It probably would be wise for me to stop here, especially at this point in a long afternoon, but I am going to risk venturing a few thoughts on the role of theory in engineering. This is a topic that has always been controversial. Thomas Edison had no patience with theory—and no one can challenge his successes. But I do want to emphasize a very important and not always appreciated point: even very powerful technology can often not be effectively used without a good theoretical underpinning. This became very evident during World War II, when the skills of mathematicians and physicists had to be deployed in order to effectively use several important engineering inventions. In my own career, I changed the major focus of my research roughly every decade and, each time, my students and I found that our success was based on a careful theoretical formulation of the problem at hand.
This brings me to the current buzz about (the new) AI (artificial intelligence), ML (machine learning), CNNs (convolutional neural networks), DNNs (deep neural networks), and similar abbreviations. By taking advantage of vast computational resources to analyze and process billions of bits of labeled data, remarkable and valuable achievements have been made in fields such as speech understanding, face recognition, language translation, and machines that play games such as Go and chess. I am by no means a scholar of AI, but I would like to join in the chorus of many colleagues, including important pioneers, who are concerned about signs of “irrational exuberance.” Often, when these technologies are addressed to new problems, such as evaluating job applications or in the criminal justice system, they can lead to erroneous conclusions. And even in already well-explored fields such as computer vision, existing systems can be quite fragile—small changes in the presented data can lead to dangerous errors. I hasten to note that there is a lot of serious work going on to overcome this and other limitations. However, to get a bit technical for a moment, I believe that more theoretical work will be needed to answer questions such as determining the smallest number of layers that a deep neural network will need to achieve a desired level of performance in a particular application. It would be useful to have concepts similar to Shannon’s channel capacity in information theory, which defines an upper limit beyond which reliable communication cannot be achieved.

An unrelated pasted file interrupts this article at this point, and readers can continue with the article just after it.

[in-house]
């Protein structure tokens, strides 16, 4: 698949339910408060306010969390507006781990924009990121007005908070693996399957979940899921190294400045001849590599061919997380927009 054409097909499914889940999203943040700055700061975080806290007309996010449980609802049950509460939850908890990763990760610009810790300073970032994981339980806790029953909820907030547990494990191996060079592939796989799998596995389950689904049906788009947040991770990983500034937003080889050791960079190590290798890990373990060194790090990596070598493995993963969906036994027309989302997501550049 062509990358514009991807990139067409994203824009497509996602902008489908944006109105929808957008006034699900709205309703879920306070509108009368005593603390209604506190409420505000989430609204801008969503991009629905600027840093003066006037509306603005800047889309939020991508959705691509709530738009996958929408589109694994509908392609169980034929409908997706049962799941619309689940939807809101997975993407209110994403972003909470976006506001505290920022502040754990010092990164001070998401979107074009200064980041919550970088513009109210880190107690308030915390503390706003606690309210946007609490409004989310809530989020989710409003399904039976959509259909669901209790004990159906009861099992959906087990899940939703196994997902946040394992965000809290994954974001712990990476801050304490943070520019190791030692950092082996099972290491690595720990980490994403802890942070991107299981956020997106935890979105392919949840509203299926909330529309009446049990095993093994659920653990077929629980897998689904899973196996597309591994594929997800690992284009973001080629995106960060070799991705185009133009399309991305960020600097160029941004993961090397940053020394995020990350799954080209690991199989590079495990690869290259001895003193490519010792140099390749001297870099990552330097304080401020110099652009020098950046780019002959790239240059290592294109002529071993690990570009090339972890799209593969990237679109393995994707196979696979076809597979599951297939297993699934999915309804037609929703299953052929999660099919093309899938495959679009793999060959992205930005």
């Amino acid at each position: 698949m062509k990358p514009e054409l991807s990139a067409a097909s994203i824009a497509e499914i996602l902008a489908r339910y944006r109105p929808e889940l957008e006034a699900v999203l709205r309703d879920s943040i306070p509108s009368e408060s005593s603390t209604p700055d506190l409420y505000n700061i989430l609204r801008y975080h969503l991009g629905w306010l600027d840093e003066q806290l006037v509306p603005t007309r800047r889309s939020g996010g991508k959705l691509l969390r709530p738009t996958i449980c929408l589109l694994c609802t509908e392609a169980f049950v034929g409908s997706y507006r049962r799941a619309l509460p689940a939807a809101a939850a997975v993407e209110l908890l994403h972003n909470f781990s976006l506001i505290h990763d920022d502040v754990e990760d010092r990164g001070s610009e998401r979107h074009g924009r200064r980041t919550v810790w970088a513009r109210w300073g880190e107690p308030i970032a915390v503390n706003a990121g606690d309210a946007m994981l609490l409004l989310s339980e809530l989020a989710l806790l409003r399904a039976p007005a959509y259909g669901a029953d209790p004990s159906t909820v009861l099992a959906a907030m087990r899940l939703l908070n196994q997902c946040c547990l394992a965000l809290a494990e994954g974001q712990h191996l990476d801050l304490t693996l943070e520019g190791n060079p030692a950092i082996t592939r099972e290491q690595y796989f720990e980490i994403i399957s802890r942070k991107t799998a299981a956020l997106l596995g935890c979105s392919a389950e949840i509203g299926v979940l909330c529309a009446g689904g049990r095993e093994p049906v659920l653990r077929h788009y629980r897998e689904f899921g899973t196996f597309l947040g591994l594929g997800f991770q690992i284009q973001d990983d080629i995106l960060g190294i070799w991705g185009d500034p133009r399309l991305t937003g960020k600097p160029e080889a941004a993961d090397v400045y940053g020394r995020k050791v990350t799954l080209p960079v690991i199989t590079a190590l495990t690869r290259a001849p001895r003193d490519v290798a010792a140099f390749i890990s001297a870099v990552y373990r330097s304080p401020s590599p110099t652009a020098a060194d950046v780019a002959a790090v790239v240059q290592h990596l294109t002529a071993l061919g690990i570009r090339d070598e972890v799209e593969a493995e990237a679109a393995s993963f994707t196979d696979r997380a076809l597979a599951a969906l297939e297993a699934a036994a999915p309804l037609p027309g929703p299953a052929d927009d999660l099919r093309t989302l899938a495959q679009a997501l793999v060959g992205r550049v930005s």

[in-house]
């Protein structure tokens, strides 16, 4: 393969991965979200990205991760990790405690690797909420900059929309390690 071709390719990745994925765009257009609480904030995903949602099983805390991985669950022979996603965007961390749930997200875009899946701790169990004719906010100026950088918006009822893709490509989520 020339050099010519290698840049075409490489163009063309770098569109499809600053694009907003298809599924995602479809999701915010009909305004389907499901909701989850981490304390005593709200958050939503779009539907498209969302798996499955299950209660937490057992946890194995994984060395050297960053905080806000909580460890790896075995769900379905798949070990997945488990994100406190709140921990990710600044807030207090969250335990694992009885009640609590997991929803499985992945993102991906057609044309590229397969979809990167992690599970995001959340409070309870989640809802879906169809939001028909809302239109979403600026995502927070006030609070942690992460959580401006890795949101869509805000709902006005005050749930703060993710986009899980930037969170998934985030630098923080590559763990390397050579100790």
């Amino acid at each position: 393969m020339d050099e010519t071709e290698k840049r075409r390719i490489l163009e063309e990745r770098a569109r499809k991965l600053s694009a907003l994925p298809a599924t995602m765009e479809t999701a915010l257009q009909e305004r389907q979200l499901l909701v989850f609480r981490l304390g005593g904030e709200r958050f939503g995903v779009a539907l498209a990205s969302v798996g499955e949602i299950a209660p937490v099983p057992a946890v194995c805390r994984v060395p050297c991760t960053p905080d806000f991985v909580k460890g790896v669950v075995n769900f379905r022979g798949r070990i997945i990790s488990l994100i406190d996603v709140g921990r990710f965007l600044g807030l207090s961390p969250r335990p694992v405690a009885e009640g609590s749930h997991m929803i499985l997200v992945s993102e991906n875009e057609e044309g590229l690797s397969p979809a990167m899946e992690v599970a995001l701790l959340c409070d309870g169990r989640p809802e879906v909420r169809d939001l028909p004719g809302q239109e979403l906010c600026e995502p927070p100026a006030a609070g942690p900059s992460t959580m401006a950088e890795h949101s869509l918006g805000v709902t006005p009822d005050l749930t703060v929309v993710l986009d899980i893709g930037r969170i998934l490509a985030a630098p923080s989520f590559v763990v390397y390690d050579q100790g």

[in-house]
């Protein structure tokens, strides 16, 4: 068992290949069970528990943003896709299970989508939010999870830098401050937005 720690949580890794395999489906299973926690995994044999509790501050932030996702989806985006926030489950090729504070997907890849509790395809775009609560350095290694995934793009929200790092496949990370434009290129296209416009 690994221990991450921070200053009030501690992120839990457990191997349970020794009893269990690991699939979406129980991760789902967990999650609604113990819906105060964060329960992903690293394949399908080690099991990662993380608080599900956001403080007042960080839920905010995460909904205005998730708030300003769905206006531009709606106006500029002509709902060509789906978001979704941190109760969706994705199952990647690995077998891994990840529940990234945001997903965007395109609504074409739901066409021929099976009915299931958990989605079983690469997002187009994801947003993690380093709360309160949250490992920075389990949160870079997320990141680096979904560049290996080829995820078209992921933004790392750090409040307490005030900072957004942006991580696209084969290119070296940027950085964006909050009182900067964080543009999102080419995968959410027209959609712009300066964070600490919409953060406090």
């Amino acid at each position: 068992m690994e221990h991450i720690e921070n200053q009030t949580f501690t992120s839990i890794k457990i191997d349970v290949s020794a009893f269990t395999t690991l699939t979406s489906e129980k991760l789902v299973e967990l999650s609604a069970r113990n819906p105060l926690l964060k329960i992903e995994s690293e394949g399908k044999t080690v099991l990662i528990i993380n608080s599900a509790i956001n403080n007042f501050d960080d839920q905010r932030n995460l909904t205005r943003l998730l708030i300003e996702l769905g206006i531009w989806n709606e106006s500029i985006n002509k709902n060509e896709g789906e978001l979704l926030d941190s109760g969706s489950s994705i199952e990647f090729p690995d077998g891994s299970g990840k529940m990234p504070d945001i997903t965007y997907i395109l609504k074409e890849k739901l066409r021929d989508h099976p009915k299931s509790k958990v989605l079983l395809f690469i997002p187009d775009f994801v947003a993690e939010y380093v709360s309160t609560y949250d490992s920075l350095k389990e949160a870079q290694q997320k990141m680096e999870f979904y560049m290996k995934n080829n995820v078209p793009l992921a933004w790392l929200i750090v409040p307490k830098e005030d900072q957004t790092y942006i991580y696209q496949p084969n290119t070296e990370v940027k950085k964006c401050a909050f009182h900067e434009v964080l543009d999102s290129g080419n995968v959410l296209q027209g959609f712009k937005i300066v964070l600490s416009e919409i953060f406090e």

Please indulge me as I try to drive home the value of theory by recounting, with some poetic license, parts of a story, entitled “A Matter-of-Fact Fairy Tale,” by A.A. Milne, the creator of Winnie the Pooh. Long, long ago, in a big forest, there lived a mighty giant who had agreed to visit a friend who lived 11 miles away. The giant had just acquired the latest high-tech marvel: seven-league boots (this is an English fairy tale: a league is 3 miles, so a single step would take him 21 miles). He quickly strapped them on and strode out toward his friend’s house 11 miles away. Of course he badly overshot, and after several further vain efforts, he had to take off his magic boots and glumly trudge to his goal. The problem, as the author explained, was that these were the days before Euclid, so the giant did not know that what he had to do was to construct an isosceles triangle with a base of 11 miles and sides of 21 miles. Theory to the rescue!
Finally, I must gratefully acknowledge the many opportunities made available to me in my adoptive country, with its network of research universities like no other. Over the years, I have benefited greatly from the kindnesses of special teachers and students, research sponsors, colleagues and friends. My father instilled in me a passion for lifelong learning and from my mother I gained a sense of purpose and determination. While making time for our four children and her many interests and ventures, my late wife Sarah also indulged me enough to enable the career that I have had. And, truly finally, I would like to acknowledge my wife Anu, in the audience this afternoon, who inspires me to keep searching—for fresh adventures and new discoveries.
Thank you all.